Wei-Kung Wang’s Work on Flaviviruses
By Martha Henry
Timing is everything. Dr. Wei-Kung Wang returned to Harvard in early March, just as the World Health Organization (WHO) declared the Zika outbreak to be a Public Health Emergency of International Concern.
Susan Butler Plum is the founding director of the Skadden Fellowship Foundation, which every year awards two-year grants to 25 public-interest attorneys. She also serves on a number of boards, including HAI’s International Advisory Council. She recently spoke by phone with Martha Henry, HAI’s Executive Director.
When people ask what your job is, how do you reply?
I say that I’m the founder and director of a foundation that makes grants for young lawyers to work with the poor. Most of our applications come from the best law schools in America. Probably 45 to 50 applications a year come from the top of the class at Harvard Law School. Continue reading
Marni von Wilpert’s Uncommon Path
After graduating from Berkeley in 2005, Marni von Wilpert left California to serve as a social worker in the Peace Corps. She was sent to Mokubilo, a rural village in eastern Botswana. There, she provided services for babies born with HIV and children who had lost one or both parents to AIDS. She also helped with education, treatment, and care for HIV-positive adults.
“I witnessed a lot of discrimination in my village,” said von Wilpert. “Kids were kicked out of the one primary school in the village and told they couldn’t come back because they were showing signs of HIV infection. A lot of women were divorced by their husbands because women were often the ones to test first since they’re the ones to get pregnant. There was only so much I could do as a social worker. I became convinced that legal assistance could make a meaningful difference in the lives of people who faced discrimination. From my village in Botswana, I applied to law school.”
By Martha Henry
The AIDS epidemic has had a devastating impact on child survival in sub-Saharan Africa. In Botswana, under-five mortality almost doubled from 1990 to 2000. Since then, remarkable progress has been made to prevent pregnant HIV-positive mothers from passing the virus to their infants, either in utero or through breastfeeding. Yet in a study published this July in BMC Pediatrics, Harvard AIDS Initiative (HAI) researchers found that HIV-exposed or infected children in Botswana account for more than half of deaths in children younger than two. Continue reading
For almost 30 years, Dr. Richard Marlink helped shape the work of the Harvard AIDS Initiative (HAI). As he leaves to create and lead the Rutgers Global Health Institute, we—his colleagues at HAI— created a short video to express our appreciation of his work and gratitude for his friendship.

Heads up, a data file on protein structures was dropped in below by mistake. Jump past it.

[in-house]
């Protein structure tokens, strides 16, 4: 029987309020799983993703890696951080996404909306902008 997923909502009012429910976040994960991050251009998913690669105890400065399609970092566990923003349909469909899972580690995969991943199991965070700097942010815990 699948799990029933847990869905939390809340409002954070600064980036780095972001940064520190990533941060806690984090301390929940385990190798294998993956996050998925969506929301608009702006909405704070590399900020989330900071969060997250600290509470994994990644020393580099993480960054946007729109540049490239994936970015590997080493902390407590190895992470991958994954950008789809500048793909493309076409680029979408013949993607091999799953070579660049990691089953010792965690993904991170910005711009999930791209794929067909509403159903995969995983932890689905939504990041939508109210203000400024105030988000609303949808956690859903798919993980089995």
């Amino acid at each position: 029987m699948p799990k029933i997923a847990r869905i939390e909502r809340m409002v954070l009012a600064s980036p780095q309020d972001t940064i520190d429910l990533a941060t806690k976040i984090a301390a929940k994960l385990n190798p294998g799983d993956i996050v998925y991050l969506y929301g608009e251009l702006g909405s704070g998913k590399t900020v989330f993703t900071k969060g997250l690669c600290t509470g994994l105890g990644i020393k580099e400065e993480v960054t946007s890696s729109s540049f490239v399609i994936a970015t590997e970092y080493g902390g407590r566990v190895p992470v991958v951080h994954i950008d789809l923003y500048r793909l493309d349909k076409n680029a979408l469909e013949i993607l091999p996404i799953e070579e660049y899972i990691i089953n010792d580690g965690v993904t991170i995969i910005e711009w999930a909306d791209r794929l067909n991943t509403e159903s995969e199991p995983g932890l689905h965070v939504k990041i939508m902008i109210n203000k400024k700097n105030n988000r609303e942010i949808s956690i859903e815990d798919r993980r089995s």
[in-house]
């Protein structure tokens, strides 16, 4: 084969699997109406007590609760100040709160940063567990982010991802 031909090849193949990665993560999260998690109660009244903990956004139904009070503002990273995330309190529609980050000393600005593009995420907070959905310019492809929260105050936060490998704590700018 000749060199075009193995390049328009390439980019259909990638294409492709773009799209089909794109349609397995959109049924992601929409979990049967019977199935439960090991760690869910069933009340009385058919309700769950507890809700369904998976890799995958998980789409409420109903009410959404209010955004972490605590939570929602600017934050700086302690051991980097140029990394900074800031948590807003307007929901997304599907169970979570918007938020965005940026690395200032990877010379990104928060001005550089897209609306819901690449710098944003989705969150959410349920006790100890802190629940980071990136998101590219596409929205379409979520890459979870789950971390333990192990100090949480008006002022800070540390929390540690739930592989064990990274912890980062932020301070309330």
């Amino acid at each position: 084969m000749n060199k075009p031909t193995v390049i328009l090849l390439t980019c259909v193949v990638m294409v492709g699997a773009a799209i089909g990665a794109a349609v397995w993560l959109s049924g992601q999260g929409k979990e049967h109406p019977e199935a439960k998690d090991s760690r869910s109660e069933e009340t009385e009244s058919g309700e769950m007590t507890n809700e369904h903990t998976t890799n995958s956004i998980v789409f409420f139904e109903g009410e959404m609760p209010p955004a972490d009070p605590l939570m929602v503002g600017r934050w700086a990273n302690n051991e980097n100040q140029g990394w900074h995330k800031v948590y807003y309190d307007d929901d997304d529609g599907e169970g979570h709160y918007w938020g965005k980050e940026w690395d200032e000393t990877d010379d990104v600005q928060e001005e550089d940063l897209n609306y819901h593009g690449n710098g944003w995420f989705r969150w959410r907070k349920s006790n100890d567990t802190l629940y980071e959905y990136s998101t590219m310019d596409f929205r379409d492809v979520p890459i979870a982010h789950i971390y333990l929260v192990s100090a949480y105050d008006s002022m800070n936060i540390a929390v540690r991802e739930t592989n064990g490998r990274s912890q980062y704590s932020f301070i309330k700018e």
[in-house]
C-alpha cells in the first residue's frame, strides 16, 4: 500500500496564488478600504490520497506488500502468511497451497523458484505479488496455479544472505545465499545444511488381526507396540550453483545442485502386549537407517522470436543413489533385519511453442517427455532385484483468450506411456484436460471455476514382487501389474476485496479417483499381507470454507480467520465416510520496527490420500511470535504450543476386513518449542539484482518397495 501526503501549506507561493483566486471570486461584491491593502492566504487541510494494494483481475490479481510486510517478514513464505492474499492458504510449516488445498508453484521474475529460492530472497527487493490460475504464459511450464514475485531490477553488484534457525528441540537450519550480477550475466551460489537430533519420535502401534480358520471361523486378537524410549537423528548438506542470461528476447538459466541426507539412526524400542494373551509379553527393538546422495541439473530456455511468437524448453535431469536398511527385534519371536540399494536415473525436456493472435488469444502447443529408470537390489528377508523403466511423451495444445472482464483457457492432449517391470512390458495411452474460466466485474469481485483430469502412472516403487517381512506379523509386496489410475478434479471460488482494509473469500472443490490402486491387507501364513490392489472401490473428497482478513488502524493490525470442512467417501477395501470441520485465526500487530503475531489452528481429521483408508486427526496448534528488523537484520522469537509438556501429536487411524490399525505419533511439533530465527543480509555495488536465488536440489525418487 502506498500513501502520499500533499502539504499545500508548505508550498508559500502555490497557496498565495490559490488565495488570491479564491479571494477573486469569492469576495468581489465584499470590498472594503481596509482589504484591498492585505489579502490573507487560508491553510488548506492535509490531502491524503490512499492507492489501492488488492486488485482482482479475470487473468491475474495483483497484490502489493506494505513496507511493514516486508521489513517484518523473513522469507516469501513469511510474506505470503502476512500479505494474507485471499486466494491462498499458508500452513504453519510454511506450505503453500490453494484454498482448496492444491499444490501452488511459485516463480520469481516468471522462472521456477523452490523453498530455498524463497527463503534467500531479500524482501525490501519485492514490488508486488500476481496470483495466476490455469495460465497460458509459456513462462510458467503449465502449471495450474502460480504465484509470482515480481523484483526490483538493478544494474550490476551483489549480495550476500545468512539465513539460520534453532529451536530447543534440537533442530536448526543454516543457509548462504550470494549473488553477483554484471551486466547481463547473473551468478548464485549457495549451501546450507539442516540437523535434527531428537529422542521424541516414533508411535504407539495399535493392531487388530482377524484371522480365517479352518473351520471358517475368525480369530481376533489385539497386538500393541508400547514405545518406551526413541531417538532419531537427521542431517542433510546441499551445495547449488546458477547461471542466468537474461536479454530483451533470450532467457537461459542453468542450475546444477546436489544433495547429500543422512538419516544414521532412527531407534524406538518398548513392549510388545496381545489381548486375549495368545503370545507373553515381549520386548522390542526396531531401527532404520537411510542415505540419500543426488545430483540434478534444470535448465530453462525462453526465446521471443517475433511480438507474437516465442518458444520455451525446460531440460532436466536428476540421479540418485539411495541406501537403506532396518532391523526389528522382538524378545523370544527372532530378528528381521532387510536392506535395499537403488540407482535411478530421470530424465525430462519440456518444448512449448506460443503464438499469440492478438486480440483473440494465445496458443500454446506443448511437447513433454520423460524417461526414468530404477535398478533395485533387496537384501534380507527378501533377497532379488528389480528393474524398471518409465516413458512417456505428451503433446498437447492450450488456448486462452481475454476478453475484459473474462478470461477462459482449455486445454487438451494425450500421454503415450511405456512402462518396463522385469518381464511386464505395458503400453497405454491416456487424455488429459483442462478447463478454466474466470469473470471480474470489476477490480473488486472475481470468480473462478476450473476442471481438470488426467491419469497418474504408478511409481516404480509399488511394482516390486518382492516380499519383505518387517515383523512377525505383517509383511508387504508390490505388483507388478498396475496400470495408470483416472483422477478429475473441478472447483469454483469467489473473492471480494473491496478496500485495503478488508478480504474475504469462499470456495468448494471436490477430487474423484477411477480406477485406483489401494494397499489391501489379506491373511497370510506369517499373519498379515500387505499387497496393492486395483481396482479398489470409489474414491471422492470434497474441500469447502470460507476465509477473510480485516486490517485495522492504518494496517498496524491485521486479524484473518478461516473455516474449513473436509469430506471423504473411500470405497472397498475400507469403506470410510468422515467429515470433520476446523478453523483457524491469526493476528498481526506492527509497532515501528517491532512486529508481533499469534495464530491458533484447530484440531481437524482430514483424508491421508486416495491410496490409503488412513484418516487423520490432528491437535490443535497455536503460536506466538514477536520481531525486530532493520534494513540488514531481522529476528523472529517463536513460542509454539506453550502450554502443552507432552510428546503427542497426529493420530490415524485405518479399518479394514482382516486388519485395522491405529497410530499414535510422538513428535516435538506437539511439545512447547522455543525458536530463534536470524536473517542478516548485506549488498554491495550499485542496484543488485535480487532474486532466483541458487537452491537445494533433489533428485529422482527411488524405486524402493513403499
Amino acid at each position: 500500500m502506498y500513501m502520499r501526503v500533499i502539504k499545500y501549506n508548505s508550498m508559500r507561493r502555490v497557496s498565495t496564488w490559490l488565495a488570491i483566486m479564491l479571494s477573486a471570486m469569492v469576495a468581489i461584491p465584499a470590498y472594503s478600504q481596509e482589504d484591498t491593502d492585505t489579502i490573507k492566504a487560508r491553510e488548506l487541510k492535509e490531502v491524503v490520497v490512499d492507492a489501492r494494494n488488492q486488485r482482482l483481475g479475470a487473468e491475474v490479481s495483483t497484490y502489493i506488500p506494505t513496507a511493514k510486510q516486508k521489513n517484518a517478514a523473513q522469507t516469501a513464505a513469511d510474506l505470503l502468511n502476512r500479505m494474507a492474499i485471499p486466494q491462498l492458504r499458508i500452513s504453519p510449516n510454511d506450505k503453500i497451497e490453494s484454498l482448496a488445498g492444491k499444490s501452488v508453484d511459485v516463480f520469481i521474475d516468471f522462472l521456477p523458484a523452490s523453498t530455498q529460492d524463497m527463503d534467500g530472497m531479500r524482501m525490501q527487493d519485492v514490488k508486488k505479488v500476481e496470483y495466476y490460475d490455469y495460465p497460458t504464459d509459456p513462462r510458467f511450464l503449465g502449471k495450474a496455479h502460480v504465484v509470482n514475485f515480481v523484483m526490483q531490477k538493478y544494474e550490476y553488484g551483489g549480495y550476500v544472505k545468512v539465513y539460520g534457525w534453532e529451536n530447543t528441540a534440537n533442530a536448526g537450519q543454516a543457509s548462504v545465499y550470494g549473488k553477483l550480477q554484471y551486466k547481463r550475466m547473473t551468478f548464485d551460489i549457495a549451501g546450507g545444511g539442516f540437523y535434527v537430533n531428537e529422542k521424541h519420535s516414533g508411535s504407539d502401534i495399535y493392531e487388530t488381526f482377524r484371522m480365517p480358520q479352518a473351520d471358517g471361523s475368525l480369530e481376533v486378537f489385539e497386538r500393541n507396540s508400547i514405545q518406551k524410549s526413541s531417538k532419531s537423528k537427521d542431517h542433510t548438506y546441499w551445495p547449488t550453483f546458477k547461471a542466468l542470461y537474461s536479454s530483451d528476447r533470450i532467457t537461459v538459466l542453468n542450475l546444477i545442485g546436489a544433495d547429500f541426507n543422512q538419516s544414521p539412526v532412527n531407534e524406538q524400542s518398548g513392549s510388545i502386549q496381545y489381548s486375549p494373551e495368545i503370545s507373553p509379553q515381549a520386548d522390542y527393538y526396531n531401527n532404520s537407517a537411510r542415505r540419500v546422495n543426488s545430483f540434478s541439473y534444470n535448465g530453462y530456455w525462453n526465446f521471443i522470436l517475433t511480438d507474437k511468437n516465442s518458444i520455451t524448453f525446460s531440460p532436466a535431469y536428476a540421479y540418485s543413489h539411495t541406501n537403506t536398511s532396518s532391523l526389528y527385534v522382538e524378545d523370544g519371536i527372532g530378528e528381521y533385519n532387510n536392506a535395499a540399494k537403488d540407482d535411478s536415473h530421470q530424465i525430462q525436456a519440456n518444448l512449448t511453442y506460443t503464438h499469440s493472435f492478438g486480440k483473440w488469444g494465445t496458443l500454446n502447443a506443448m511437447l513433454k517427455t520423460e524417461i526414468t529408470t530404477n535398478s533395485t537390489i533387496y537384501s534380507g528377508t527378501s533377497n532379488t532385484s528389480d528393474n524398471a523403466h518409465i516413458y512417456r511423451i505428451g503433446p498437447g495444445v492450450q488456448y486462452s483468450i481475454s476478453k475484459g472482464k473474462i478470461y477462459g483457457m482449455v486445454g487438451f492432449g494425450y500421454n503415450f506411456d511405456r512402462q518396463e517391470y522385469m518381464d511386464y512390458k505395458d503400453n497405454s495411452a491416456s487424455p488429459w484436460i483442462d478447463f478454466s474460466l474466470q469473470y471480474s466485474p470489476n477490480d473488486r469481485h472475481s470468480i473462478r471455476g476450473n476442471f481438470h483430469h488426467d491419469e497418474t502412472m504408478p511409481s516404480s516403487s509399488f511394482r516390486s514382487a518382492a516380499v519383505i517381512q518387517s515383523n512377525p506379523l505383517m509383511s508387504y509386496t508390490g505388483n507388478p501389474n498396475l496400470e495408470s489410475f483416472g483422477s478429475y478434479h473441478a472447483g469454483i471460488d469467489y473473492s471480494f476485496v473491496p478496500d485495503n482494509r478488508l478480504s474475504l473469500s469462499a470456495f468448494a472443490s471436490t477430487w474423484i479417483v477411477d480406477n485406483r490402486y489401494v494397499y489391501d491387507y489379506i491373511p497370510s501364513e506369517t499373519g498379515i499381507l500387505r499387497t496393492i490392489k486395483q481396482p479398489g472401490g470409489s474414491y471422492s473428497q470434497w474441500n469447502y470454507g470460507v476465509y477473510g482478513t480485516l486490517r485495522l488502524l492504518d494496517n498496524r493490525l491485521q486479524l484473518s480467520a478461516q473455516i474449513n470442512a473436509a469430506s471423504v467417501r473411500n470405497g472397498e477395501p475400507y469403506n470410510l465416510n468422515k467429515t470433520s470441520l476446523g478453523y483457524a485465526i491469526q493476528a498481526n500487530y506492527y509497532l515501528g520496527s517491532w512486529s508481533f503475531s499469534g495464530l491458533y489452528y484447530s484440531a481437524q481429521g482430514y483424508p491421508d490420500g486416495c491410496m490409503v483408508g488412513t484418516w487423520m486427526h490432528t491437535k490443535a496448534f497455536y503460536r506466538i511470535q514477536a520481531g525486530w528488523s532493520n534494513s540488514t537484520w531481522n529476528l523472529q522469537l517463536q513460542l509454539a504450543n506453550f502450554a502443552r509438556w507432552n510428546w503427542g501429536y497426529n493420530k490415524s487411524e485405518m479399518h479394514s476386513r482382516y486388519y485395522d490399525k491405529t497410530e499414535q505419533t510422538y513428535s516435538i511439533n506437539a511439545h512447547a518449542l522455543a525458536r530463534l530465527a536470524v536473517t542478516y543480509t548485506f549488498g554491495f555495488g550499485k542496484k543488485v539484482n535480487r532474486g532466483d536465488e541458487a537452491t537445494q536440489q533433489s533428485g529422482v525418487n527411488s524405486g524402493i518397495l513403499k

By Belinda O’Donnell
From June to August, I was a peer collaborator for the Mandela Washington Fellows, based at Howard University in Washington D.C. There I met the remarkable Dr. Victor Popoola, an HIV clinician and 2016 Fellow.
By Martha Henry
You don’t get much more Boston than Vincent P. McCarthy. Vin grew up in Boston’s Brighton neighborhood in the 1940s and 50s. All four of his grandparents were Irish immigrants. After graduating from Boston College in 1962 and Harvard Law School in 1965, he joined Hale and Dorr, a prominent Boston law firm. “For a peasant, I’ve had a very good life,” jokes McCarthy.
One Step Closer to Affordable HIV Drug–Resistance Test
By Martha Henry
Harvard recently entered into a licensing agreement with Aldatu Biosciences for exclusive use of the PANDAA technology. Using PANDAA, Aldatu, a biotech start-up based at LabCentral in Cambridge, is developing a rapid HIV drug-resistance test for patients failing first-line antiretroviral therapy (ART).
A lab manager is responsible for the day-to-day activities of a research laboratory, making sure that the work on the bench and behind the scenes runs smoothly. Click on image to see full infographic.
A special thanks to Don Hamel, Lab Manager of the Kanki Lab at the Harvard T. H. Chan School of Public Health
By Scott Dryden-Peterson
The 2000 International AIDS Conference in Durban was a watershed moment. Prevailing opinion turned from thinking that it was impossible to treat AIDS in Africa to believing that it was impossible and immoral not to try. Nelson Mandela, who had stepped down as president of South Africa in 1999, closed the meeting. “Let us not equivocate. A tragedy of unprecedented proportion is unfolding in Africa,” he said. “Let us combine our efforts to ensure a future for our children. The challenge is no less.”